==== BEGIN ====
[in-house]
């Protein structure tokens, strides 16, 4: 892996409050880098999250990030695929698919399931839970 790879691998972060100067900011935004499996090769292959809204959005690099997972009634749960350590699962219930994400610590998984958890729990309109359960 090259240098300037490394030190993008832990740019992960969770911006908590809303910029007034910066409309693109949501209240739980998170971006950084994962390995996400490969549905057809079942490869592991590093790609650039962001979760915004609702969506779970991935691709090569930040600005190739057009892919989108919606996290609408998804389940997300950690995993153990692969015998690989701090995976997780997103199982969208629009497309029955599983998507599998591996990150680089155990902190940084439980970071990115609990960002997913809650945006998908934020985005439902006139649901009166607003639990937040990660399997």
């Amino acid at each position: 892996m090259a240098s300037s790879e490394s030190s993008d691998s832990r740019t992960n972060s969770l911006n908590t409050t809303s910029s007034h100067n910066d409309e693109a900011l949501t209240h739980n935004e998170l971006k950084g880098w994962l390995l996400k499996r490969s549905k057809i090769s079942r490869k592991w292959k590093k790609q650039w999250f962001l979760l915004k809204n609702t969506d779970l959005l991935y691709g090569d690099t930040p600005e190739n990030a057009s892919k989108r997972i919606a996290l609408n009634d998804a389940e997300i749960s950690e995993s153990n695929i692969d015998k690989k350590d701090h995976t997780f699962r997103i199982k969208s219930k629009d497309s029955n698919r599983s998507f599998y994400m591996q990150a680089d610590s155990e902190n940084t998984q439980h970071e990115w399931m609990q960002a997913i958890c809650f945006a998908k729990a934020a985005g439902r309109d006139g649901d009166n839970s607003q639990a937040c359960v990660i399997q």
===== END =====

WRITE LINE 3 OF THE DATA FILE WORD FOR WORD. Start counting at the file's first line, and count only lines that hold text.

């Amino acid at each position: 892996m090259a240098s300037s790879e490394s030190s993008d691998s832990r740019t992960n972060s969770l911006n908590t409050t809303s910029s007034h100067n910066d409309e693109a900011l949501t209240h739980n935004e998170l971006k950084g880098w994962l390995l996400k499996r490969s549905k057809i090769s079942r490869k592991w292959k590093k790609q650039w999250f962001l979760l915004k809204n609702t969506d779970l959005l991935y691709g090569d690099t930040p600005e190739n990030a057009s892919k989108r997972i919606a996290l609408n009634d998804a389940e997300i749960s950690e995993s153990n695929i692969d015998k690989k350590d701090h995976t997780f699962r997103i199982k969208s219930k629009d497309s029955n698919r599983s998507f599998y994400m591996q990150a680089d610590s155990e902190n940084t998984q439980h970071e990115w399931m609990q960002a997913i958890c809650f945006a998908k729990a934020a985005g439902r309109d006139g649901d009166n839970s607003q639990a937040c359960v990660i399997q």